A vegetation deity is a nature deity whose disappearance and reappearance, or life, death and rebirth, embodies the growth cycle of plants. In nature worship, the deity can be a god or goddess with the ability to regenerate itself. A vegetation deity is often a fertility deity. The deity typically undergoes dismemberment (see sparagmos), scattering, and reintegration, as narrated in a myth or reenacted by a religious ritual. The cyclical pattern is given theological significance on themes such as immortality, resurrection, and reincarnation. Vegetation myths have structural resemblances to certain creation myths in which parts of a primordial being's body generate aspects of the cosmos, such as the Norse myth of Ymir.
In mythography of the 19th and early 20th century, as for example in The Golden Bough of J.G. Frazer, the figure is related to the "corn spirit", "corn" in this sense meaning grain in general. That triviality is giving the concept its tendency to turn into a meaningless generality, as Walter Friedrich Otto remarked of trying to use a "name as futile and yet pretentious as 'Vegetation deity'".
Examples of vegetation mythsEdit
In the Mesopotamian tradition, during the journey of Inanna or Ishtar to the underworld, the earth becomes sterile, and neither humans nor animals are able to procreate. After confronting Ereshkigal, her sister and ruler of the underworld, Inanna is killed, but an emissary from the gods administers potions to restore her to life. She is allowed to return to the upper world only if someone else will take her place. Her husband, the vegetation god Dumuzi, agrees to spend half the year in the underworld, during which time vegetation dies off. His return brings regrowth.
In ancient Egyptian religion, the cultural achievements of Osiris among the peoples of the earth provokes the envy of his brother Set, who kills and dismembers him. Osiris's wife Isis makes a journey to gather his fourteen scattered body parts. In some versions, she buries each part where she finds it, causing the desert to put forth vegetation. In other versions, she reassembles his body and resurrects him, and he then becomes the ruler of the afterlife.
In European folklore, a woman's fertility has an influence on farming. Vegetation goddess figurines from the Cucuteni-Trypillian culture have a lozenge and dot pattern that represents a sown field and female fertility. The death of vegetation is also associated with the travel to the underworld of Ningishzida.
In the parables of Jesus, such as the Parable of the Sower, "the sower soweth the word" where the seed is the word of God. The parables of the mustard seed and the growing seed explain the Kingdom of God where growth is due to God, not man, and follows its own timetable.
In the Gospel of John 12:24, the death and resurrection of Jesus is compared to a kernel that falls in the ground and dies, and then produces many seeds. In many Christian traditions, Easter sunrise service or Resurrection Service is held in God's Acre where the bodies of the dead are "sown as seed." The sowing of seeds also refers to scattering of people away from their ancestral homeland.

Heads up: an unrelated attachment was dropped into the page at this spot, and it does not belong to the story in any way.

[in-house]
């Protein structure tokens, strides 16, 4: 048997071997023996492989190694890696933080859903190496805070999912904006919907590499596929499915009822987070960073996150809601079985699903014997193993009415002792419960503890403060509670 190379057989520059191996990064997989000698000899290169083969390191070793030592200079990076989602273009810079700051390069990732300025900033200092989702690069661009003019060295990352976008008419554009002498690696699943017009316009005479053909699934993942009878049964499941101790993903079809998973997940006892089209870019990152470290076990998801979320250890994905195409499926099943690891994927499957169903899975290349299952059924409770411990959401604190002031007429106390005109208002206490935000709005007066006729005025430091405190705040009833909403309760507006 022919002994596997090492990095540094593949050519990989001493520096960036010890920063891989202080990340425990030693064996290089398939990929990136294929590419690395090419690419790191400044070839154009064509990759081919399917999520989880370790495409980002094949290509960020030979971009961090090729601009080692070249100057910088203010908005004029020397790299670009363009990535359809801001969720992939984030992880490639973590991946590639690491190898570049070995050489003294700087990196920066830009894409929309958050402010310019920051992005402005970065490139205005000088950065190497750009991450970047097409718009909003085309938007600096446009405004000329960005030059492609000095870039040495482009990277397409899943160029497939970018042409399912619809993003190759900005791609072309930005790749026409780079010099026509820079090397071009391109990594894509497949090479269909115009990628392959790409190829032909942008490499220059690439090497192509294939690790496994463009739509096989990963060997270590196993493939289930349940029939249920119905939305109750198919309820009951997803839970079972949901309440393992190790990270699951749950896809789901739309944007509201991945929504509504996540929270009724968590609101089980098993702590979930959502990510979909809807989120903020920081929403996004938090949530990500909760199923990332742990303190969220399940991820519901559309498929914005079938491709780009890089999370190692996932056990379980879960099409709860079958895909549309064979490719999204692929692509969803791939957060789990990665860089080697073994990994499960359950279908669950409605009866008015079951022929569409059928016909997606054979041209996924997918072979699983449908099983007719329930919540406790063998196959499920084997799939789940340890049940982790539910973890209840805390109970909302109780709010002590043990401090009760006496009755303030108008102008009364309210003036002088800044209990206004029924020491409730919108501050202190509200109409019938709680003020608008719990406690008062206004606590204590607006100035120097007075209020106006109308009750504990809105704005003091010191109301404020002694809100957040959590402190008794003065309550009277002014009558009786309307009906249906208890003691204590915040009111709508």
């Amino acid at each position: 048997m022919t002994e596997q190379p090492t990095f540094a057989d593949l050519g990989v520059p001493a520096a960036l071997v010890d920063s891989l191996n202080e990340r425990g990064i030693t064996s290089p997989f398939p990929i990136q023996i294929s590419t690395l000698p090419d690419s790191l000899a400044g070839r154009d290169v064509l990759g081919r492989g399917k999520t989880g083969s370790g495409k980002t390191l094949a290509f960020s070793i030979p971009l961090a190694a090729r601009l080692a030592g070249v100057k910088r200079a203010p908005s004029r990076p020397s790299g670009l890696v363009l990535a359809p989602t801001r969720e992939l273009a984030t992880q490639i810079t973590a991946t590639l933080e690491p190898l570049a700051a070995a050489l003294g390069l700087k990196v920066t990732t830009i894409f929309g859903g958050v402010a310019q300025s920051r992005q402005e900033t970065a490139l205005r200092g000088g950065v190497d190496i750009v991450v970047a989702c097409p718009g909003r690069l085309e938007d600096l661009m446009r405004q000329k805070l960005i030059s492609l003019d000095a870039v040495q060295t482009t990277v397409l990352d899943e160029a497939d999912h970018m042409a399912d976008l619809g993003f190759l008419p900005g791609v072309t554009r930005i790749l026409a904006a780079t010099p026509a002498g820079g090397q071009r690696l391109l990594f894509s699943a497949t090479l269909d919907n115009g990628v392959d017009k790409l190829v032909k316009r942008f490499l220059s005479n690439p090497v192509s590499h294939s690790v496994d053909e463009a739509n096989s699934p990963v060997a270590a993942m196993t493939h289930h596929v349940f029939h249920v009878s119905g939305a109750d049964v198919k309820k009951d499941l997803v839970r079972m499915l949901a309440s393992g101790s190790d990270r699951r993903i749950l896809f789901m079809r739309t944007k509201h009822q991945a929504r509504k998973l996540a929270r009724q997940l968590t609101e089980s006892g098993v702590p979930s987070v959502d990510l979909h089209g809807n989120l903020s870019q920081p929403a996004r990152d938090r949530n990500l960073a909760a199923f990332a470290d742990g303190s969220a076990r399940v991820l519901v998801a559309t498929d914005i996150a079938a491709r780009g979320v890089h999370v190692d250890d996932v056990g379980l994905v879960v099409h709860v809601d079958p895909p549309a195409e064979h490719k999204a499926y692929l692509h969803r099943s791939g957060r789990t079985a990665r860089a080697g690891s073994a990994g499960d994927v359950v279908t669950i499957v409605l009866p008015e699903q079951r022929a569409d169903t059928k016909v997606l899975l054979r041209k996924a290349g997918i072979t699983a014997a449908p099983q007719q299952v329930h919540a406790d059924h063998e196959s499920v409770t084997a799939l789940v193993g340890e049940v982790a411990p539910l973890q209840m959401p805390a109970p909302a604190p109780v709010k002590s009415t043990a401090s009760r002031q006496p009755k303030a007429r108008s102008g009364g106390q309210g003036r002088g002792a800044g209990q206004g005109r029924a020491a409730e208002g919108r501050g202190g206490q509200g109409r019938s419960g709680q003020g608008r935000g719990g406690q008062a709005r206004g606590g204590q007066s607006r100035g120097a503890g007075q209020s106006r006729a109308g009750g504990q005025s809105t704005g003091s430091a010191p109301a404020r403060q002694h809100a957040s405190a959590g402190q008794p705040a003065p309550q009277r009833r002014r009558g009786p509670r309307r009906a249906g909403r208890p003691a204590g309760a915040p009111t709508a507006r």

List of vegetation deitiesEdit
Other examples of vegetation deities include:
- Adonis (Greek)
- Attis (Greek)
- Baʿal (Canaanite)
- Baihua Xianzi, Goddess of Flowers (Chinese)
- Blodeuwedd (Welsh)
- Ceres (Roman)
- Cronus (Greek)
- Demeter (Greek)
- Dionysus (Greek)
- Jarilo (Slavic)
- Modron (Welsh)
- Mother Nature (global)
- Ningishzida (Mesopotamian)
- Osiris (Egyptian)
- Ouyang Xiu, God of Peony (Chinese)
- Pachamama (Incan)
- Persephone (Greek)
- Pi Rixiu, God of Peach Blossom (Chinese)
- Proserpina (Roman)
- Qu Yuan, God of Orchid (Chinese)
- Rauni (Finnish)
- Saturn (Roman)
- Su Dongpo, God of Peony (Chinese)
- Tammuz (Mesopotamian)
- Tao Qian, God of Chrysanthemum (Chinese)
- Xipe Totec (Aztec)
- Yang Wanli, God of Lavender (Chinese)
- Zhou Dunyi, God of Lotus (Chinese)
- Lorena Stookey, Thematic Guide to World Mythology (Greenwood Press, 2004), p. 99.
- Stookey, Thematic Guide to World Mythology, p. 100.
- Walter F. Otto, Dionysus: Myth and Cult, translated by Robert B. Palmer (Indiana University Press, 1965), pp. 7–12.
- Stookey, Thematic Guide to World Mythology, p. 99.
- Gimbutas, The gods and goddesses of Old Europe, p. 201
- Welters, Linda (1999). Folk dress in Europe and Anatolia: beliefs about protection and fertility. Berg. pp. 16–21. ISBN 1-85973-282-8.
- Stone, Adam (2016). "Ningišzida (god)". Ancient Mesopotamian Gods and Goddesses, Oracc and the UK Higher Education Academy.
- The people's Bible encyclopedia p.996
- Richard N. Longenecker, The Challenge of Jesus' Parables, Eerdmans, 2000, ISBN 0-8028-4638-6, p. 97.
- James R. Edwards, The Gospel According to Mark, Eerdmans, 2002, ISBN 0-85111-778-3, pp. 142-144.
- Text analysis John 12:24
- John 12:24 Parallel commentaries
- "Diaspora". Merriam Webster. Retrieved 2011-02-22.
- Unless otherwise noted, examples in this list are from Stookey, Thematic Guide to World Mythology, p. 99.
- Hatt, Gudmund. "The Corn Mother in America and in Indonesia." Anthropos 46, no. 5/6 (1951): 853-914. Accessed July 8, 2020. www.jstor.org/stable/40449544.